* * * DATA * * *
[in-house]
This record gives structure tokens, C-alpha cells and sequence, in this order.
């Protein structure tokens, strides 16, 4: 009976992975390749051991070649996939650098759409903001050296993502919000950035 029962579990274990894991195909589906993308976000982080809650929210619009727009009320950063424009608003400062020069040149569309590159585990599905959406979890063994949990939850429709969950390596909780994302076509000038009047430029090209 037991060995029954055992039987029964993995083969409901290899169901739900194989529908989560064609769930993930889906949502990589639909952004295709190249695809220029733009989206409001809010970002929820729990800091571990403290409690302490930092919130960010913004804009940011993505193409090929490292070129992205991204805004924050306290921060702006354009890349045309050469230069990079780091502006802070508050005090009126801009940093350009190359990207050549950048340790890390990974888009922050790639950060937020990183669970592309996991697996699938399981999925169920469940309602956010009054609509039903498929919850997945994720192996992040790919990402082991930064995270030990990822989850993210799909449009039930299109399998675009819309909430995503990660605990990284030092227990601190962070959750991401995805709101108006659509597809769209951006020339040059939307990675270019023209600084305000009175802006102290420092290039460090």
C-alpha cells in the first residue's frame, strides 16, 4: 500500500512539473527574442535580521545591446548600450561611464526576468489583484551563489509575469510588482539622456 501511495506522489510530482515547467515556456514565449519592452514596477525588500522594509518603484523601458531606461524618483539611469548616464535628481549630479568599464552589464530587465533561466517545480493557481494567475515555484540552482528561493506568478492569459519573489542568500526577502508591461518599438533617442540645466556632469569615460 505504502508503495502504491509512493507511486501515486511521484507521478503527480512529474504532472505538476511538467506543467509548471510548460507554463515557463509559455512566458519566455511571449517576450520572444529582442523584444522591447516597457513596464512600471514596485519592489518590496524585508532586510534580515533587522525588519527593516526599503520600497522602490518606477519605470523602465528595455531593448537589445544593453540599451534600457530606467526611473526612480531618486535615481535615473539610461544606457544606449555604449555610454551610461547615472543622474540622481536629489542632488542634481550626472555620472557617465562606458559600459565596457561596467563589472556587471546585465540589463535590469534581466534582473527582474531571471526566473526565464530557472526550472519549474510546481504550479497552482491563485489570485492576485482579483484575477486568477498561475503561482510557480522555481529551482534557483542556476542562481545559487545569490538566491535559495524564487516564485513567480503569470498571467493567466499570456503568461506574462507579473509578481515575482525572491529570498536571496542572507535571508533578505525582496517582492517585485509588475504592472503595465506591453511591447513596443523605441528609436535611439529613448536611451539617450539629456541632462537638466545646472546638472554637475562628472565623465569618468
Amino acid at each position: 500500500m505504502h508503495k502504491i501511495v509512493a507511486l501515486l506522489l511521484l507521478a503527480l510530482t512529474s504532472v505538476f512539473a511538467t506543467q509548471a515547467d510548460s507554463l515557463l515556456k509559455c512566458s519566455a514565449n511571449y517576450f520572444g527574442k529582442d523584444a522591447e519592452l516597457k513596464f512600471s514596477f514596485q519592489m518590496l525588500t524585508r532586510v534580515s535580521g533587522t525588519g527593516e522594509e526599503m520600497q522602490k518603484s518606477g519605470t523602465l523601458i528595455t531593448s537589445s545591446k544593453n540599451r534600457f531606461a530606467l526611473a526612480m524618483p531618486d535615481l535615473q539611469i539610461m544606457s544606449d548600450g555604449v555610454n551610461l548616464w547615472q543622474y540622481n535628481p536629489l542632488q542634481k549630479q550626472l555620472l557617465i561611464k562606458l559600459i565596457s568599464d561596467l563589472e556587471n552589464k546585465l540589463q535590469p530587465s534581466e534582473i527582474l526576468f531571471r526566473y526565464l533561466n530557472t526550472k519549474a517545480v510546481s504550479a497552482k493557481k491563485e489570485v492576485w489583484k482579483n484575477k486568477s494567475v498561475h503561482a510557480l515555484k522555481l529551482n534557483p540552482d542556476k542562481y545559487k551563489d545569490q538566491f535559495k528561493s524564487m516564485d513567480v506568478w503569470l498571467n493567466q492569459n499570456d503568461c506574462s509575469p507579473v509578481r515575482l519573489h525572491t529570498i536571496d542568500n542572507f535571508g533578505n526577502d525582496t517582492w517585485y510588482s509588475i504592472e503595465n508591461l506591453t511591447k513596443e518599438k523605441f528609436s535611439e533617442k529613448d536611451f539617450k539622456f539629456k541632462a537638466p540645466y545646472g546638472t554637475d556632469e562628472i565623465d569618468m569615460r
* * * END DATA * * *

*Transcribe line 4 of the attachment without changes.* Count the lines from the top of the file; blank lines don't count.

C-alpha cells in the first residue's frame, strides 16, 4: 500500500512539473527574442535580521545591446548600450561611464526576468489583484551563489509575469510588482539622456 501511495506522489510530482515547467515556456514565449519592452514596477525588500522594509518603484523601458531606461524618483539611469548616464535628481549630479568599464552589464530587465533561466517545480493557481494567475515555484540552482528561493506568478492569459519573489542568500526577502508591461518599438533617442540645466556632469569615460 505504502508503495502504491509512493507511486501515486511521484507521478503527480512529474504532472505538476511538467506543467509548471510548460507554463515557463509559455512566458519566455511571449517576450520572444529582442523584444522591447516597457513596464512600471514596485519592489518590496524585508532586510534580515533587522525588519527593516526599503520600497522602490518606477519605470523602465528595455531593448537589445544593453540599451534600457530606467526611473526612480531618486535615481535615473539610461544606457544606449555604449555610454551610461547615472543622474540622481536629489542632488542634481550626472555620472557617465562606458559600459565596457561596467563589472556587471546585465540589463535590469534581466534582473527582474531571471526566473526565464530557472526550472519549474510546481504550479497552482491563485489570485492576485482579483484575477486568477498561475503561482510557480522555481529551482534557483542556476542562481545559487545569490538566491535559495524564487516564485513567480503569470498571467493567466499570456503568461506574462507579473509578481515575482525572491529570498536571496542572507535571508533578505525582496517582492517585485509588475504592472503595465506591453511591447513596443523605441528609436535611439529613448536611451539617450539629456541632462537638466545646472546638472554637475562628472565623465569618468